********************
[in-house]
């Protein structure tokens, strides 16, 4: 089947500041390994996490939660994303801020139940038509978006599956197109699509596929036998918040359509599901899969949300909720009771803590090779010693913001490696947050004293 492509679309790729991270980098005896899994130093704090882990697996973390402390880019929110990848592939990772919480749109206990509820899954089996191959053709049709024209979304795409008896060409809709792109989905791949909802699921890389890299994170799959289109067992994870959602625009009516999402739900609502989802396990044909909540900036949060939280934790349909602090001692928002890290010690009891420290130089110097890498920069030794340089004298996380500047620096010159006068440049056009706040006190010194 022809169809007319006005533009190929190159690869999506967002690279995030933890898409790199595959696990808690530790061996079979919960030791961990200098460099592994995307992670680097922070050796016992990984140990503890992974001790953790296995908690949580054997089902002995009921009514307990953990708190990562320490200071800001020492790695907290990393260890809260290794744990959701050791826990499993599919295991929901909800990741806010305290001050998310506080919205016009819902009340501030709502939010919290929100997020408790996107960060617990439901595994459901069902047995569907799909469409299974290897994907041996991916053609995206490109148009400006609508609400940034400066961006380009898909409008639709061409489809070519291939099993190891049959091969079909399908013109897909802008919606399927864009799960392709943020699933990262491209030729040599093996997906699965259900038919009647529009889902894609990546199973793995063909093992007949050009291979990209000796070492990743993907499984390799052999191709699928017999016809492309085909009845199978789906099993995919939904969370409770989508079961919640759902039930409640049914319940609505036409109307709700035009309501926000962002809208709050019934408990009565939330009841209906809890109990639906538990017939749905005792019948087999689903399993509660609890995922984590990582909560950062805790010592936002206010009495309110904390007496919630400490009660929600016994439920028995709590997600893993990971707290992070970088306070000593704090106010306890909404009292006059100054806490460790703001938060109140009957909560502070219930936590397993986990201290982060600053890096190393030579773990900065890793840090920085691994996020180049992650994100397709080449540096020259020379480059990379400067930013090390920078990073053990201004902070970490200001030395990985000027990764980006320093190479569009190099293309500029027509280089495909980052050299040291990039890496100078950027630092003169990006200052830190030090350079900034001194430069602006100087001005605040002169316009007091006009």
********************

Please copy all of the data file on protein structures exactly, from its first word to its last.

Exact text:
[in-house]
């Protein structure tokens, strides 16, 4: 089947500041390994996490939660994303801020139940038509978006599956197109699509596929036998918040359509599901899969949300909720009771803590090779010693913001490696947050004293 492509679309790729991270980098005896899994130093704090882990697996973390402390880019929110990848592939990772919480749109206990509820899954089996191959053709049709024209979304795409008896060409809709792109989905791949909802699921890389890299994170799959289109067992994870959602625009009516999402739900609502989802396990044909909540900036949060939280934790349909602090001692928002890290010690009891420290130089110097890498920069030794340089004298996380500047620096010159006068440049056009706040006190010194 022809169809007319006005533009190929190159690869999506967002690279995030933890898409790199595959696990808690530790061996079979919960030791961990200098460099592994995307992670680097922070050796016992990984140990503890992974001790953790296995908690949580054997089902002995009921009514307990953990708190990562320490200071800001020492790695907290990393260890809260290794744990959701050791826990499993599919295991929901909800990741806010305290001050998310506080919205016009819902009340501030709502939010919290929100997020408790996107960060617990439901595994459901069902047995569907799909469409299974290897994907041996991916053609995206490109148009400006609508609400940034400066961006380009898909409008639709061409489809070519291939099993190891049959091969079909399908013109897909802008919606399927864009799960392709943020699933990262491209030729040599093996997906699965259900038919009647529009889902894609990546199973793995063909093992007949050009291979990209000796070492990743993907499984390799052999191709699928017999016809492309085909009845199978789906099993995919939904969370409770989508079961919640759902039930409640049914319940609505036409109307709700035009309501926000962002809208709050019934408990009565939330009841209906809890109990639906538990017939749905005792019948087999689903399993509660609890995922984590990582909560950062805790010592936002206010009495309110904390007496919630400490009660929600016994439920028995709590997600893993990971707290992070970088306070000593704090106010306890909404009292006059100054806490460790703001938060109140009957909560502070219930936590397993986990201290982060600053890096190393030579773990900065890793840090920085691994996020180049992650994100397709080449540096020259020379480059990379400067930013090390920078990073053990201004902070970490200001030395990985000027990764980006320093190479569009190099293309500029027509280089495909980052050299040291990039890496100078950027630092003169990006200052830190030090350079900034001194430069602006100087001005605040002169316009007091006009």